Organized Team Inactivity?
ITB: Birds OTA More Focused On Position Drills, Fundamentals
The Philadelphia Eagles have wrapped up their light OTA practice sessions and look toward training camp beginning July 26.
On the latest Inside the Birds podcast, Adam Caplan and Geoff Mosher, after being on hand to witness the final day of practice before training camp, discuss their observations and more.
Mosher: “The first thing that stood out to me was who’s not there. No A.J. Brown, Devonta Smith, Lane Johnson, Jalen Reagor.”
Adam Caplan: “Just watching the practice, I had heard they had been very light, even lighter than usual. You’ve talked about how fewer practices they had, because of this agreement they had with the players to get everybody to show up, no mandatory minicamp. And also, they’re ending a week earlier than all of the other 31 teams. The Bengals are the only other team not to have a mandatory camp, but they’re still ending next week.”
Mosher: “I’ve come across almost zero coaches at any level of any sport in my lifetime that prefer fewer practice time and fewer practice hours…Obviously the Eagles are following a blueprint. A lot of this is brought from the Rams mentality of lighter practices, but the Rams are having more OTAs than the Eagles are…I looked at the clock and we were 50 minutes into this hour and 10 minute practice, and all they had done was stretching, positional drills, and special teams. We did not see 7 on 7 or anything mildly competitive until the final 20 minutes of the practice and that was just it.”
Caplan: “The one thing we would find out from people last year was he would rarely look off the safety, which is not good. He had one on the Wednesday practice where he looked left, he looked the guy off, and he threw right. The ball was not completed. It was a timing route. He threw it, the receiver just could not get the football. The pass was fine. That’s the kind of stuff he’s got to do a better job of and he did it…This is the note I made from our sources: He seems more confident calling plays in the huddle and around players. Again, with him, it’s mechanics. You made a comment when you and I were standing there about him not bailing the pocket, which is something he tended to do last season. It was 7 on 7, but on this practice on Wednesday, there were some times, because he was playing with mostly backups, that the guys weren’t getting open then he would break the pocket, which you would understand.”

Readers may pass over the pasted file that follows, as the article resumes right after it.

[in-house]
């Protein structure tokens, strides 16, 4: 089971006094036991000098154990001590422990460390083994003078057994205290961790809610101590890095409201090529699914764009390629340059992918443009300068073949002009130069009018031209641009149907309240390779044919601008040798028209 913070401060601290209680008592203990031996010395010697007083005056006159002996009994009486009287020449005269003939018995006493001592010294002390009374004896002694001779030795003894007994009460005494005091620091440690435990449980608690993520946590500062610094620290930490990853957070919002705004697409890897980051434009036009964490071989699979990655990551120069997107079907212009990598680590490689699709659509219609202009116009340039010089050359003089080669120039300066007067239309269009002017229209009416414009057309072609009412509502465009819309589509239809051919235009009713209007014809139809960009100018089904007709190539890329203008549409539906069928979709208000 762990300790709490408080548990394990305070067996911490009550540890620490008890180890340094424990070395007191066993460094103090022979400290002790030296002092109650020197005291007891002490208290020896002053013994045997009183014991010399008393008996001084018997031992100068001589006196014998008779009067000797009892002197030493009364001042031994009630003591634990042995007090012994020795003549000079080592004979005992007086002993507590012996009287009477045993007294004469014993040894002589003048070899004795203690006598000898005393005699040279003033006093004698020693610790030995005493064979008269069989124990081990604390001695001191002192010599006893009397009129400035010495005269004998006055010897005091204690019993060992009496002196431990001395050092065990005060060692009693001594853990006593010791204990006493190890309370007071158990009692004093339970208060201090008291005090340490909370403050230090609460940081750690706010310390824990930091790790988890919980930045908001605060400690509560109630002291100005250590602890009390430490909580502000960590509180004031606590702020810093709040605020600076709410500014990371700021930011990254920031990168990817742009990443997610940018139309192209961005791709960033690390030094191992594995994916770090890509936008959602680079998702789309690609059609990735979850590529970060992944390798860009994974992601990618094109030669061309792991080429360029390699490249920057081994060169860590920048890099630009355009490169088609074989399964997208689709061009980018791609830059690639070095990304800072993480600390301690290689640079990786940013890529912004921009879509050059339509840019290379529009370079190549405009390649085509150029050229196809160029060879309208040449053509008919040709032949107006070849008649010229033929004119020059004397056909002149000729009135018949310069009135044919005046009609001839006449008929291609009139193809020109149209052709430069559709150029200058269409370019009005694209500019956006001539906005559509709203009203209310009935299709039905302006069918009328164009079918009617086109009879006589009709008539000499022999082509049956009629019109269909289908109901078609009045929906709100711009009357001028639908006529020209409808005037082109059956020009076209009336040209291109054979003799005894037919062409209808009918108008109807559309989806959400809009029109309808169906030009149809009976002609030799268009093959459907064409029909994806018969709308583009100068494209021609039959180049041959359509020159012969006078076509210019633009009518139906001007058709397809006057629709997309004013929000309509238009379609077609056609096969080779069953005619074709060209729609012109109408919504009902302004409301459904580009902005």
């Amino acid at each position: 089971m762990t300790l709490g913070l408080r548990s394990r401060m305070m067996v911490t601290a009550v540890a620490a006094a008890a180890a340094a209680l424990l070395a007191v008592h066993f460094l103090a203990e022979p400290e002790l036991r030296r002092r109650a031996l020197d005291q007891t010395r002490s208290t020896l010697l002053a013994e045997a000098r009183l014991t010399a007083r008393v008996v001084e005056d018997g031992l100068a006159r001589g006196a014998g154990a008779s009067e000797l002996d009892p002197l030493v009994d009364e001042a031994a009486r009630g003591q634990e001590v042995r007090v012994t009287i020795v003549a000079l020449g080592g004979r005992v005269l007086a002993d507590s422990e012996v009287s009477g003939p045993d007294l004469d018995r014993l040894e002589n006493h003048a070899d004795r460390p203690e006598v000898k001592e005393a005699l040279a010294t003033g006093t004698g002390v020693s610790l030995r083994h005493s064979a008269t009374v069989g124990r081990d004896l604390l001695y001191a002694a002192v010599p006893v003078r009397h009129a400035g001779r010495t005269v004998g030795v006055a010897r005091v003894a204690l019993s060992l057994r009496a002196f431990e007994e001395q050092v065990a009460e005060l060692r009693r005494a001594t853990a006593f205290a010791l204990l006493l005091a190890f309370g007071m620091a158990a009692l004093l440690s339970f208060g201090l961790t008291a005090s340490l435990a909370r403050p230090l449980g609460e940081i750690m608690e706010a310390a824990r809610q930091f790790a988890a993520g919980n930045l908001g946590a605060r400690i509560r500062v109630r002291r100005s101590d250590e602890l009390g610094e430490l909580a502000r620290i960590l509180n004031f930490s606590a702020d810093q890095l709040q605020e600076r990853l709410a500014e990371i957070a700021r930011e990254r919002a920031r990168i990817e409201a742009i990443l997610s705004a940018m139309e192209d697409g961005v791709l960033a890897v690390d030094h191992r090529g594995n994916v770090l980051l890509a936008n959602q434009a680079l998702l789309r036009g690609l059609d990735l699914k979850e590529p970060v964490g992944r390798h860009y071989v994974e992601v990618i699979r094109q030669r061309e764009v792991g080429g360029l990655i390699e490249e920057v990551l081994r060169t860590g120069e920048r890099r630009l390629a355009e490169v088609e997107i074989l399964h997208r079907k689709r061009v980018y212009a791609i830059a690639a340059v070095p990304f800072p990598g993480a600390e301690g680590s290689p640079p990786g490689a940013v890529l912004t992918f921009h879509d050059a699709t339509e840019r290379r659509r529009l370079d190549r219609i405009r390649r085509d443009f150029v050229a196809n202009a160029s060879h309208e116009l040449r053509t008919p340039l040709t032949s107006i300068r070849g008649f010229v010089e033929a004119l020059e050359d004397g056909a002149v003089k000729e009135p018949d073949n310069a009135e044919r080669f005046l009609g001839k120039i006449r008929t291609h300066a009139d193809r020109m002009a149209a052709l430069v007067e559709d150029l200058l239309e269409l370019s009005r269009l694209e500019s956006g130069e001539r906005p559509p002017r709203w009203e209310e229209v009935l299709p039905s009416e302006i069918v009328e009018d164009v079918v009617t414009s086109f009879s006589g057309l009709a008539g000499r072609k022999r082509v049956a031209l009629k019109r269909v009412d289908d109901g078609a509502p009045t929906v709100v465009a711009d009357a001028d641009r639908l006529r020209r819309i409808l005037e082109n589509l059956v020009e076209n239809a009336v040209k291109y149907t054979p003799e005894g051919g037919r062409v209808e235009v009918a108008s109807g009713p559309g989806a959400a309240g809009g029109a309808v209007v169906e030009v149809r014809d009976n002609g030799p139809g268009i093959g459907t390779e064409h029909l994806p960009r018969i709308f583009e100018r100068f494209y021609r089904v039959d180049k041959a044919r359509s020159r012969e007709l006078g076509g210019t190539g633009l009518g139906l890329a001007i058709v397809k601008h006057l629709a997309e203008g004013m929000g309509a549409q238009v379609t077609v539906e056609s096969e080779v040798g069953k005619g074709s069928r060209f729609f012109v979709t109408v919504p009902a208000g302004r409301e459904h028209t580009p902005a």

Mosher: “In 7 on 7, when you know that your objective is to continue to work on being a pocket passer and there’s no sacks, and they’re not even blowing the whistle after five or six seconds, there’s no wide receiver who is in a training camp who can’t get open after five or six seconds. It’s impossible for all of your defensive backs to stick with all of your pass catchers. That play where he did roll to his right, I kept thinking to myself just stay in the pocket until you find the guy, because that’s what you’re trying to work on. But it’s just one play.”
Mosher: “It’s a challenge because he has not played right guard for the Eagles and also he’s coming off of this Lisfranc injury with the two surgeries he’s had to have on his feet. I wonder if in the back of his mind, he sees the writing on the wall and knows that Jack Driscoll is also battling out there. I just wonder what his mindset is right now.”
Caplan: “He’s first man up and they’ll get through training camp. But as I said weeks ago, I can’t see anyway he’s on the roster if he doesn’t start. You can’t pay him $4.97 million to be a backup. They’d obviously try to trade him not cut him, they don’t need the cap space.”
Caplan: “I’m watching Sirianni walk from station to station. He’s big on being a CEO head coach.”
Mosher: “It’s not like Nick Sirianni is devoid of responsibility. He hears every single play that’s called. He has veto power. If he didn’t like something, he was going to weigh in on it. It was good for him to come forward and say it. He was not the playcaller for the Indianapolis Colts. It’s not like his playcalling acumen is what got him the Eagles job. I don’t think Nick felt the pressure that he had to call plays and I think it was smart of him when the team was at its worst moment to say, ‘I need to be a little bit more hands on here with all departments.’ I would be more skeptical of all of this if Nick Sirianni was a playcaller to begin with and was giving up after half a year.”
Caplan: “I was talking to another NFL offensive coordinator who calls plays and is very close to Steichen and he said he’s super smart. Behind the scenes he’s very vocal in meetings and has great command with players. I thought that was interesting.”
– Benjamin Paul is a staff writer for InsideTheBirds.com
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